Nintendo has been the leader in the handheld gaming market for decades, following the release of the original GameBoy. Despite this, it’s their home console products that have made Nintendo the superstar gaming company adored across the world.

So it was quite a surprise when both lines of product were combined into a single hybrid console – the Nintendo Switch. The Switch is a high-performance gaming tablet that seamlessly moves from the big screen to the small screen, allowing you to take AAA games everywhere you go.

Table of Contents

    While this is pretty awesome, it does come with some compromises. For one, the Switch doesn’t really compare with traditional consoles like the PS4 and Xbox One when it comes to raw performance. The other comparative weakness is the lack of a hard drive.

    While a home console now has hundreds of gigabytes available for digital downloads, the Switch only has 32GB of internal storage – and a big hunk of that is taken up by the operating system.

    Luckily underneath the kickstand lurks a future-proofed SD card slot, that will accept up to a 2TB card – a product that currently costs about as much as the console itself. So many users will probably end up buying a more reasonably priced SD card for their console, upgrading to a larger capacity during sales or as the price of SD technology comes down.

    The question then is whether you can transfer your existing SD content to the new, larger card without having to re-download all your games. The answer is yes and it’s not hard at all.

    Transferring SD Card Content For The Nintendo Switch

    Before we begin, you should know that you can’t swap SD cards between Switch consoles. The games you download are linked to a specific console. This tutorial is about using a new SD card to replace your old one.

    You can however use multiple SD cards for one Switch and swap them out, although this can be rather tedious.

    Here’s what you need to complete the transfer:

    • A Nintendo Switch – obviously!
    • The old SD card containing your games.
    • The new SD card you want to upgrade to.
    • A Windows computer with an SD card reader.

    Most laptops now have a built-in SD card reader, but if you are using a desktop machine you can buy a USB card reader for not much money.

    With everything ready, here is how to do the transfer.

    • First, turn your Switch off completely by holding the power button. Putting the console into sleep mode is not enough. If you remove the SD card without switching off first, it will shut down anyway. So you save no time by skipping this step – and you risk data corruption.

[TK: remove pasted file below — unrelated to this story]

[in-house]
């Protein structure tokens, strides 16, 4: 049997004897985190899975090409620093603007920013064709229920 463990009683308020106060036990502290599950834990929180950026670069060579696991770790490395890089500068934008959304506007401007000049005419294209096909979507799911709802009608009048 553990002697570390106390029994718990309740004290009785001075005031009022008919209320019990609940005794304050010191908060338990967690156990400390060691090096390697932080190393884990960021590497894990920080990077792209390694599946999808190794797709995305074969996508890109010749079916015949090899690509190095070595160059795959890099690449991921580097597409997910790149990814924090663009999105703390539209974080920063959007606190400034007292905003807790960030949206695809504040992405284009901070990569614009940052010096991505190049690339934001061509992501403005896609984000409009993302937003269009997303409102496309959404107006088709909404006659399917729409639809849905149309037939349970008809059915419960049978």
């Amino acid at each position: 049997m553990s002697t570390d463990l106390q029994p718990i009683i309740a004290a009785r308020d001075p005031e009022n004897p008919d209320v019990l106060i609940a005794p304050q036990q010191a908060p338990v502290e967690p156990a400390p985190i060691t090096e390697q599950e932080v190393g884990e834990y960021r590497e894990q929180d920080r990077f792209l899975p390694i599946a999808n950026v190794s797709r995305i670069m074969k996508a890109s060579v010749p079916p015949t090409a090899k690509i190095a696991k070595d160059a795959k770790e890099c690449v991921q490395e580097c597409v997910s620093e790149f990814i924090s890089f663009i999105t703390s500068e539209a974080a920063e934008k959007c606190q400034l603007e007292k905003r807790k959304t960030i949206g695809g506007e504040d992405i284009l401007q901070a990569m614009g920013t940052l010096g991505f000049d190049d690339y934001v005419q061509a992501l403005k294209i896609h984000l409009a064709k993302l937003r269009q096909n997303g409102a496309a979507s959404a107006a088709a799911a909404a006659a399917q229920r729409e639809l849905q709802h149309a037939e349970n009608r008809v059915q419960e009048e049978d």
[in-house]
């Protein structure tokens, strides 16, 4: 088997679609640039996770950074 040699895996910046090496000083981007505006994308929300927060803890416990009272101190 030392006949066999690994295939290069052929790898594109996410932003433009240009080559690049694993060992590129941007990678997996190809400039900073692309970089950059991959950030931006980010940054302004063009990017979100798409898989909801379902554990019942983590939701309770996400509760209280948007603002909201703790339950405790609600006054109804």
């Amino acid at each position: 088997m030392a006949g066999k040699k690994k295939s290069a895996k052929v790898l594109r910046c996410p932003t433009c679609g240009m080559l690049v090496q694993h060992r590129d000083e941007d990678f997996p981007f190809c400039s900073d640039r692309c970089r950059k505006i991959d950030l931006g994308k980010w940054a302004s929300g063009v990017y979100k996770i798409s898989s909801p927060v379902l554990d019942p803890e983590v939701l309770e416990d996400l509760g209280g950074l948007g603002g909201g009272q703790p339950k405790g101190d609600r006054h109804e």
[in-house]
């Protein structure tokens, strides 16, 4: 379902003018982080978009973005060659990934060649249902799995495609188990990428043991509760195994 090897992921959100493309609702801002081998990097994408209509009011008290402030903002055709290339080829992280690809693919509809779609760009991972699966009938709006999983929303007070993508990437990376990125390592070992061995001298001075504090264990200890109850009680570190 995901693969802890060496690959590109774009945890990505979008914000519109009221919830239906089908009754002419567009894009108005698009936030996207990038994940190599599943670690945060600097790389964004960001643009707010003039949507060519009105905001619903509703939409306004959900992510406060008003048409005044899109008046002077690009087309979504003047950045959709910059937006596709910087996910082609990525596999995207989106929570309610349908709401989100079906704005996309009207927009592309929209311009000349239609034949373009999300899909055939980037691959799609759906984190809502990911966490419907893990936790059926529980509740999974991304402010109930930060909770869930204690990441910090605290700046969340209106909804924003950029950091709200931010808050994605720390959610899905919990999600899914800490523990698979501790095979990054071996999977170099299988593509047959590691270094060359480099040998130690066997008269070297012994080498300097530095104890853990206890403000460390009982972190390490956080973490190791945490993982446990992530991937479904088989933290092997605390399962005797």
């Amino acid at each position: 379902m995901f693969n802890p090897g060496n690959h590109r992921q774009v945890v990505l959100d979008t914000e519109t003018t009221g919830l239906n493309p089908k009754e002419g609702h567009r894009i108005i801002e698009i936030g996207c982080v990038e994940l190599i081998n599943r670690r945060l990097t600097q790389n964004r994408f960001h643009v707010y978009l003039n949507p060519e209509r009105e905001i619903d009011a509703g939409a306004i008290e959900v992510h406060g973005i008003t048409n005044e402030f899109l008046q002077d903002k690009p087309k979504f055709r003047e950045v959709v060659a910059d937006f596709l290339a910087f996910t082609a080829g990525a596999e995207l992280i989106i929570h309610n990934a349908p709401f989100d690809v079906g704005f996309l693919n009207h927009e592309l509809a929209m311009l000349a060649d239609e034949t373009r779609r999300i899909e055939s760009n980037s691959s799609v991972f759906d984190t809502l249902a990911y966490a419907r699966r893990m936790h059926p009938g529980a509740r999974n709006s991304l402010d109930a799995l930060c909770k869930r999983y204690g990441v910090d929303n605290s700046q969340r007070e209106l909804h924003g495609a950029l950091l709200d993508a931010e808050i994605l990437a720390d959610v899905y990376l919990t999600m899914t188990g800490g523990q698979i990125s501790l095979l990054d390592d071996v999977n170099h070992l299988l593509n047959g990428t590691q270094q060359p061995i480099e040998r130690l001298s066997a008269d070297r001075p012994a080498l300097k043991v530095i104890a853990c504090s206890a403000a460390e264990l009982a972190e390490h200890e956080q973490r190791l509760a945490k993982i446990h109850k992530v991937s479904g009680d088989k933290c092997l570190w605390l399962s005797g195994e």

• After turning the power off, lift up the kickstand and remove the SD card.
    • Now, take both SD cards and go to your computer. Put the old SD card into the card reader. It should show up in Windows Explorer as a removable drive. On the drive you’ll find a single folder simply named Nintendo.
    • Copy the entire Nintendo folder to your computer. The desktop is a good place, since this is only temporary storage. Don’t delete the folder from the old SD card yet. If anything goes wrong, you may need to try again.
    • Remove the old SD card from the PC. Then insert the new larger SD card.

    If the SD card is brand new, you don’t need to do anything. However, if it is used or from a minor brand, you might want to first format it using the official SD card formatting utility. We have never needed to do this with any Nintendo console when doing an SD transfer, but it may be a solution if the transfer doesn’t seem to work.

    • Copy the Nintendo folder back onto the new SD card.
    • Wait for the transfer to complete and then remove the new SD card from the card reader.
    • Put the card back in the Switch. With that done, power the console on and your games should be just where you left them. Just with more free space.
    • Once you have confirmed that everything is working, you can delete the old SD content and the temporary folder on your computer.